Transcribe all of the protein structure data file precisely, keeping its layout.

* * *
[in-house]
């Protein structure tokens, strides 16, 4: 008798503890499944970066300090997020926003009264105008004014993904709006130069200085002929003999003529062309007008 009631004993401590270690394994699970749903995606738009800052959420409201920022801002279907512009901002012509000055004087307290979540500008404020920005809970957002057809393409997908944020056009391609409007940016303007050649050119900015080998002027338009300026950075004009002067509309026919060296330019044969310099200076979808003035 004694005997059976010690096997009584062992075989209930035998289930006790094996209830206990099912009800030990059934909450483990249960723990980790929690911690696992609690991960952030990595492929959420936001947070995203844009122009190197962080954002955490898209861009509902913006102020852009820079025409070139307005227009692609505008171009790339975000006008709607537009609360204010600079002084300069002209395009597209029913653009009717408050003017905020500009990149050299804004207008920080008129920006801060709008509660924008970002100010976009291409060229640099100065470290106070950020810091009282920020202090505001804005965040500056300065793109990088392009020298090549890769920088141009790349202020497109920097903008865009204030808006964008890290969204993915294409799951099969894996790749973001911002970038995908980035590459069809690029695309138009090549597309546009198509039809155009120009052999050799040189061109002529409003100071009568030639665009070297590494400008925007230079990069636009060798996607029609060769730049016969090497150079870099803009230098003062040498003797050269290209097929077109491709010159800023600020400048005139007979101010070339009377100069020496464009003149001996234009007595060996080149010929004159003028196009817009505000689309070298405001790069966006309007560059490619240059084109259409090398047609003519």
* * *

[in-house]
């Protein structure tokens, strides 16, 4: 008798503890499944970066300090997020926003009264105008004014993904709006130069200085002929003999003529062309007008 009631004993401590270690394994699970749903995606738009800052959420409201920022801002279907512009901002012509000055004087307290979540500008404020920005809970957002057809393409997908944020056009391609409007940016303007050649050119900015080998002027338009300026950075004009002067509309026919060296330019044969310099200076979808003035 004694005997059976010690096997009584062992075989209930035998289930006790094996209830206990099912009800030990059934909450483990249960723990980790929690911690696992609690991960952030990595492929959420936001947070995203844009122009190197962080954002955490898209861009509902913006102020852009820079025409070139307005227009692609505008171009790339975000006008709607537009609360204010600079002084300069002209395009597209029913653009009717408050003017905020500009990149050299804004207008920080008129920006801060709008509660924008970002100010976009291409060229640099100065470290106070950020810091009282920020202090505001804005965040500056300065793109990088392009020298090549890769920088141009790349202020497109920097903008865009204030808006964008890290969204993915294409799951099969894996790749973001911002970038995908980035590459069809690029695309138009090549597309546009198509039809155009120009052999050799040189061109002529409003100071009568030639665009070297590494400008925007230079990069636009060798996607029609060769730049016969090497150079870099803009230098003062040498003797050269290209097929077109491709010159800023600020400048005139007979101010070339009377100069020496464009003149001996234009007595060996080149010929004159003028196009817009505000689309070298405001790069966006309007560059490619240059084109259409090398047609003519």